Philippines decries European Parliament's 'interference'
About 4,100 people have been killed by police in the Philippines since President Rodrigo Duterte took power in late June 2016.
MANILA - The Philippines decried what it said was interference in its internal affairs by the European Parliament, which urged the Southeast Asian nation in a resolution to end “extrajudicial killings” and halt plans to bring back the death penalty.
About 4,100 people have been killed by police in the Philippines since President Rodrigo Duterte took power in late June 2016 in what the authorities say were shootouts during anti-narcotics operations. Activists say many of those killings were executions, which police deny.
At least 2,300 drug-related deaths have occurred separately, at the hands of what police say are unknown assassins.
The European lawmakers on Thursday condemned Philippine authorities for “trying to justify these murders with falsified evidence”, which Manila said was meddling and based on wrong information.
“The European Parliament has crossed a red line when it called for unwarranted actions against the Philippines,” Foreign Secretary Alan Peter Cayetano said in a statement late on Thursday.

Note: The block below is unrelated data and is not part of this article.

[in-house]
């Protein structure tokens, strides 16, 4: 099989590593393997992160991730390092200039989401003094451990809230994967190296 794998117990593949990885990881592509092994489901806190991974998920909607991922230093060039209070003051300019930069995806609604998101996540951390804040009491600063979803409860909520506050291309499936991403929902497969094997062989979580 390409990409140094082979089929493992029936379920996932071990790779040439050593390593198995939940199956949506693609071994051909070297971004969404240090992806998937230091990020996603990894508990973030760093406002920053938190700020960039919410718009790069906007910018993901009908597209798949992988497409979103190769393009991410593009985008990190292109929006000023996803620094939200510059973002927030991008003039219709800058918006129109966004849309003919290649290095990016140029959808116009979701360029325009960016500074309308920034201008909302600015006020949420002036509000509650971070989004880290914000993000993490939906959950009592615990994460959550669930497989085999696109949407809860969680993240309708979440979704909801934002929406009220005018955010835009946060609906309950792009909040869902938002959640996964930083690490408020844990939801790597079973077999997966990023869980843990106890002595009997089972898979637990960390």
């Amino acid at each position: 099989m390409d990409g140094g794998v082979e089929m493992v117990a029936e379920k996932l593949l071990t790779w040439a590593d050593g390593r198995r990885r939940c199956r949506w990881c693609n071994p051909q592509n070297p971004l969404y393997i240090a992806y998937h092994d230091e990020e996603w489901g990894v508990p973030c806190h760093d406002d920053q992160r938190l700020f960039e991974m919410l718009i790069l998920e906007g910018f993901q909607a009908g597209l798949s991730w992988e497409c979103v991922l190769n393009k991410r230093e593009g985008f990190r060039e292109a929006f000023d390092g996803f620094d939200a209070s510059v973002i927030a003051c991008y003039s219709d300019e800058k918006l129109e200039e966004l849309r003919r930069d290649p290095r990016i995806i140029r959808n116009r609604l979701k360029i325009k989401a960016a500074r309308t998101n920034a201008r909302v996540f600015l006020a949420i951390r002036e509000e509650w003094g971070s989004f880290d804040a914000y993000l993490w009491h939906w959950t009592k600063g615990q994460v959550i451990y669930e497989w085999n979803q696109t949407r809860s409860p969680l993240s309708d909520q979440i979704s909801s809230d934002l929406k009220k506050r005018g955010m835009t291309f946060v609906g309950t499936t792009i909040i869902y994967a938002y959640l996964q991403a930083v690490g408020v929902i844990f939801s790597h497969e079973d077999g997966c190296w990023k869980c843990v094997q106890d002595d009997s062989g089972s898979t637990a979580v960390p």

The European Parliament and its members have criticised the Philippines’ brutal anti-narcotics crackdown several times, infuriating Duterte, who has directed his frustration on the European Union, rather than its legislative branch.
The EU is an important source of development aid, commerce and investment for the Philippines.
European lawmakers also called on Manila to remove what they called human rights defenders from its list of what it considers as “terrorists”, including Victoria Tauli-Corpuz, the United Nations special rapporteur on the rights of indigenous peoples.
They also condemned “the intimidation and the abuse” of human rights activists and journalists, and said Duterte’s push to reintroduce the death penalty was against its international obligations.
“In case the members of the European Parliament are not aware of it, may we remind them that their recommended actions already constitute interference in the affairs of a sovereign state,” Cayetano added.
He said the resolution was based on “biased, incomplete and even wrong information and does not reflect the true situation on the ground”.
The New York-based Human Rights Watch applauded the European Parliament for adopting the resolution and for its support for international efforts to investigate the Philippine crackdown.
“It is a timely and forceful message from the EU parliamentarians putting President Duterte and his backers on notice - that continued grave abuses will come at a price,” its researcher, Carlos Conde, said in a statement.